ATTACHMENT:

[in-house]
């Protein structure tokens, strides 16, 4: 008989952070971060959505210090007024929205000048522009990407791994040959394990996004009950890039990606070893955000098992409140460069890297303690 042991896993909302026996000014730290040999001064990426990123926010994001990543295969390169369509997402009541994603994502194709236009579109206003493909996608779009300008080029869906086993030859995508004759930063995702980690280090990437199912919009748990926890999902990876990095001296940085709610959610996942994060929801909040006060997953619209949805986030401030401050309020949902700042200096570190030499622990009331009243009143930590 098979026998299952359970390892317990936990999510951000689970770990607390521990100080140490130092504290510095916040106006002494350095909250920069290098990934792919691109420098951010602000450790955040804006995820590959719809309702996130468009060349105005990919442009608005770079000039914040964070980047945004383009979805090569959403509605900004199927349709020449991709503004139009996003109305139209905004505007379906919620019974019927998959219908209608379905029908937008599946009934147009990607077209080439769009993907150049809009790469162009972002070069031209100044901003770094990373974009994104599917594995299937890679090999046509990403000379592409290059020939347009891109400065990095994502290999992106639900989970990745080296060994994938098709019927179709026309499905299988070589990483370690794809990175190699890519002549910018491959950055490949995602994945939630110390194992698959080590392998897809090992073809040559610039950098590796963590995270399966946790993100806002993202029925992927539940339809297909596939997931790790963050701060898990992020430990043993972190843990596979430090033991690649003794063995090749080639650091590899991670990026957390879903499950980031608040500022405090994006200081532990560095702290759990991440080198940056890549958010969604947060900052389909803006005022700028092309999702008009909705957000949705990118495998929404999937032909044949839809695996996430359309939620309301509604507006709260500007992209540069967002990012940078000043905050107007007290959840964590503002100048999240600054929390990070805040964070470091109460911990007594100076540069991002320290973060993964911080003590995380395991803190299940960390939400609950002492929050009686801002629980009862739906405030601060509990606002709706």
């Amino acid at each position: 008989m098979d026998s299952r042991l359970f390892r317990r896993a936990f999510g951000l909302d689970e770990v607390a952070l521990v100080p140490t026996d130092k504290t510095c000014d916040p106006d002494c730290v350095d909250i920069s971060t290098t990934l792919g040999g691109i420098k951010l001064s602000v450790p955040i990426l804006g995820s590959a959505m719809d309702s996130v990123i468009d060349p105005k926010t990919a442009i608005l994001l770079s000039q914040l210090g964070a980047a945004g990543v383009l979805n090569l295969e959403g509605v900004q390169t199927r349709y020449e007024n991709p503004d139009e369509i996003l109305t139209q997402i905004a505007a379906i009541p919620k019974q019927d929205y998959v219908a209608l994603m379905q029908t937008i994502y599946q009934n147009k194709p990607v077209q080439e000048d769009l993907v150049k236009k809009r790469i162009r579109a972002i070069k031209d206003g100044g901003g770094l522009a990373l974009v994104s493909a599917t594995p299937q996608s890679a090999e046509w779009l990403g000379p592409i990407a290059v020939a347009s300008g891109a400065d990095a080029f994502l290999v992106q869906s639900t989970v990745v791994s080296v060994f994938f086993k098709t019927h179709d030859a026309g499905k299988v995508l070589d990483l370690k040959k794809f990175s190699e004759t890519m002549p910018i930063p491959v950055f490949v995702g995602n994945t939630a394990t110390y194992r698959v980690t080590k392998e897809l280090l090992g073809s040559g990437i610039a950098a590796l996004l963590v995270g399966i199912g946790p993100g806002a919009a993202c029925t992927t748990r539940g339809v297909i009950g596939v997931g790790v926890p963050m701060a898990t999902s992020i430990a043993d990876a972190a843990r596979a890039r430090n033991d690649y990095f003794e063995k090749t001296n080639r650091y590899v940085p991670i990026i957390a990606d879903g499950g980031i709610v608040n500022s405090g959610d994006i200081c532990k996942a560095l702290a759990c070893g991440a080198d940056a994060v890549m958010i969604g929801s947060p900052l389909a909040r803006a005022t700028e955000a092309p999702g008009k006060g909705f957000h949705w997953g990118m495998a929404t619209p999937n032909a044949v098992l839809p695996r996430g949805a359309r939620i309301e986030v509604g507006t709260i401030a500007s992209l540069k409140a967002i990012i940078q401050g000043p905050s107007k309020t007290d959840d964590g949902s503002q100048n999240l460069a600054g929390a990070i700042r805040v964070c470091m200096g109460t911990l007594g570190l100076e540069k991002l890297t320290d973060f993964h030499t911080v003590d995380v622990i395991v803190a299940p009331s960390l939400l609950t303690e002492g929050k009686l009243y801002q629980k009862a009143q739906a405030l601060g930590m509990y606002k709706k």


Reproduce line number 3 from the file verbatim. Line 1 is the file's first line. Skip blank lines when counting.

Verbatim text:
């Amino acid at each position: 008989m098979d026998s299952r042991l359970f390892r317990r896993a936990f999510g951000l909302d689970e770990v607390a952070l521990v100080p140490t026996d130092k504290t510095c000014d916040p106006d002494c730290v350095d909250i920069s971060t290098t990934l792919g040999g691109i420098k951010l001064s602000v450790p955040i990426l804006g995820s590959a959505m719809d309702s996130v990123i468009d060349p105005k926010t990919a442009i608005l994001l770079s000039q914040l210090g964070a980047a945004g990543v383009l979805n090569l295969e959403g509605v900004q390169t199927r349709y020449e007024n991709p503004d139009e369509i996003l109305t139209q997402i905004a505007a379906i009541p919620k019974q019927d929205y998959v219908a209608l994603m379905q029908t937008i994502y599946q009934n147009k194709p990607v077209q080439e000048d769009l993907v150049k236009k809009r790469i162009r579109a972002i070069k031209d206003g100044g901003g770094l522009a990373l974009v994104s493909a599917t594995p299937q996608s890679a090999e046509w779009l990403g000379p592409i990407a290059v020939a347009s300008g891109a400065d990095a080029f994502l290999v992106q869906s639900t989970v990745v791994s080296v060994f994938f086993k098709t019927h179709d030859a026309g499905k299988v995508l070589d990483l370690k040959k794809f990175s190699e004759t890519m002549p910018i930063p491959v950055f490949v995702g995602n994945t939630a394990t110390y194992r698959v980690t080590k392998e897809l280090l090992g073809s040559g990437i610039a950098a590796l996004l963590v995270g399966i199912g946790p993100g806002a919009a993202c029925t992927t748990r539940g339809v297909i009950g596939v997931g790790v926890p963050m701060a898990t999902s992020i430990a043993d990876a972190a843990r596979a890039r430090n033991d690649y990095f003794e063995k090749t001296n080639r650091y590899v940085p991670i990026i957390a990606d879903g499950g980031i709610v608040n500022s405090g959610d994006i200081c532990k996942a560095l702290a759990c070893g991440a080198d940056a994060v890549m958010i969604g929801s947060p900052l389909a909040r803006a005022t700028e955000a092309p999702g008009k006060g909705f957000h949705w997953g990118m495998a929404t619209p999937n032909a044949v098992l839809p695996r996430g949805a359309r939620i309301e986030v509604g507006t709260i401030a500007s992209l540069k409140a967002i990012i940078q401050g000043p905050s107007k309020t007290d959840d964590g949902s503002q100048n999240l460069a600054g929390a990070i700042r805040v964070c470091m200096g109460t911990l007594g570190l100076e540069k991002l890297t320290d973060f993964h030499t911080v003590d995380v622990i395991v803190a299940p009331s960390l939400l609950t303690e002492g929050k009686l009243y801002q629980k009862a009143q739906a405030l601060g930590m509990y606002k709706k």